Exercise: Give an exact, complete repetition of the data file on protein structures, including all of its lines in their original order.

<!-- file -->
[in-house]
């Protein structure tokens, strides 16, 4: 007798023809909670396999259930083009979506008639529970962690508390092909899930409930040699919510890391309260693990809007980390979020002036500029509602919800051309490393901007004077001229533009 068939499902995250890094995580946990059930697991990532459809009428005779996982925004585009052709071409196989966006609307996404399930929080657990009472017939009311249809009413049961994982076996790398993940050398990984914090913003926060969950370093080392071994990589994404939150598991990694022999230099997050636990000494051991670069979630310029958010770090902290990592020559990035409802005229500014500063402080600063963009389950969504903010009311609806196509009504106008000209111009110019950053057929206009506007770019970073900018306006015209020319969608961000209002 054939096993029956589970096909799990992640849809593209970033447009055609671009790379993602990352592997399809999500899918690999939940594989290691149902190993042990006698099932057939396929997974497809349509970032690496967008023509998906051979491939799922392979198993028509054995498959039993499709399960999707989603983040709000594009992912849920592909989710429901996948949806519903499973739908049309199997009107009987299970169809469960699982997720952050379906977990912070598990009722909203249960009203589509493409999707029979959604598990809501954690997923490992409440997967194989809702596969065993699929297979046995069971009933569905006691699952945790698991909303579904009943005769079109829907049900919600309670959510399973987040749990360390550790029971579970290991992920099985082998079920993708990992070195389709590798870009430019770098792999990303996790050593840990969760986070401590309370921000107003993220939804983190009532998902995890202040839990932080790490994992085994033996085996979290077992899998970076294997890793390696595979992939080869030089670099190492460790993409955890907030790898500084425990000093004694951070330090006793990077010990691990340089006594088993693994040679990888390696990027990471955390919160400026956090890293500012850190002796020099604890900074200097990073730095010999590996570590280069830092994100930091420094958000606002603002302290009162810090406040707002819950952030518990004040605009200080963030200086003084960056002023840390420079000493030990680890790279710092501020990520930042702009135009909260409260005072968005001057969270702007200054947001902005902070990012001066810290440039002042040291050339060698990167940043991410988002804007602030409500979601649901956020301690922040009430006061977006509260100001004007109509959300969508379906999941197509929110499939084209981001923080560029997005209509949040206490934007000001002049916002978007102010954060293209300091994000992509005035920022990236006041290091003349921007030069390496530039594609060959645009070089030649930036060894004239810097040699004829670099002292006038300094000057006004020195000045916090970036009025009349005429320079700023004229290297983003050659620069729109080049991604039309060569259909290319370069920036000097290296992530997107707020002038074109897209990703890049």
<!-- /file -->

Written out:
[in-house]
């Protein structure tokens, strides 16, 4: 007798023809909670396999259930083009979506008639529970962690508390092909899930409930040699919510890391309260693990809007980390979020002036500029509602919800051309490393901007004077001229533009 068939499902995250890094995580946990059930697991990532459809009428005779996982925004585009052709071409196989966006609307996404399930929080657990009472017939009311249809009413049961994982076996790398993940050398990984914090913003926060969950370093080392071994990589994404939150598991990694022999230099997050636990000494051991670069979630310029958010770090902290990592020559990035409802005229500014500063402080600063963009389950969504903010009311609806196509009504106008000209111009110019950053057929206009506007770019970073900018306006015209020319969608961000209002 054939096993029956589970096909799990992640849809593209970033447009055609671009790379993602990352592997399809999500899918690999939940594989290691149902190993042990006698099932057939396929997974497809349509970032690496967008023509998906051979491939799922392979198993028509054995498959039993499709399960999707989603983040709000594009992912849920592909989710429901996948949806519903499973739908049309199997009107009987299970169809469960699982997720952050379906977990912070598990009722909203249960009203589509493409999707029979959604598990809501954690997923490992409440997967194989809702596969065993699929297979046995069971009933569905006691699952945790698991909303579904009943005769079109829907049900919600309670959510399973987040749990360390550790029971579970290991992920099985082998079920993708990992070195389709590798870009430019770098792999990303996790050593840990969760986070401590309370921000107003993220939804983190009532998902995890202040839990932080790490994992085994033996085996979290077992899998970076294997890793390696595979992939080869030089670099190492460790993409955890907030790898500084425990000093004694951070330090006793990077010990691990340089006594088993693994040679990888390696990027990471955390919160400026956090890293500012850190002796020099604890900074200097990073730095010999590996570590280069830092994100930091420094958000606002603002302290009162810090406040707002819950952030518990004040605009200080963030200086003084960056002023840390420079000493030990680890790279710092501020990520930042702009135009909260409260005072968005001057969270702007200054947001902005902070990012001066810290440039002042040291050339060698990167940043991410988002804007602030409500979601649901956020301690922040009430006061977006509260100001004007109509959300969508379906999941197509929110499939084209981001923080560029997005209509949040206490934007000001002049916002978007102010954060293209300091994000992509005035920022990236006041290091003349921007030069390496530039594609060959645009070089030649930036060894004239810097040699004829670099002292006038300094000057006004020195000045916090970036009025009349005429320079700023004229290297983003050659620069729109080049991604039309060569259909290319370069920036000097290296992530997107707020002038074109897209990703890049």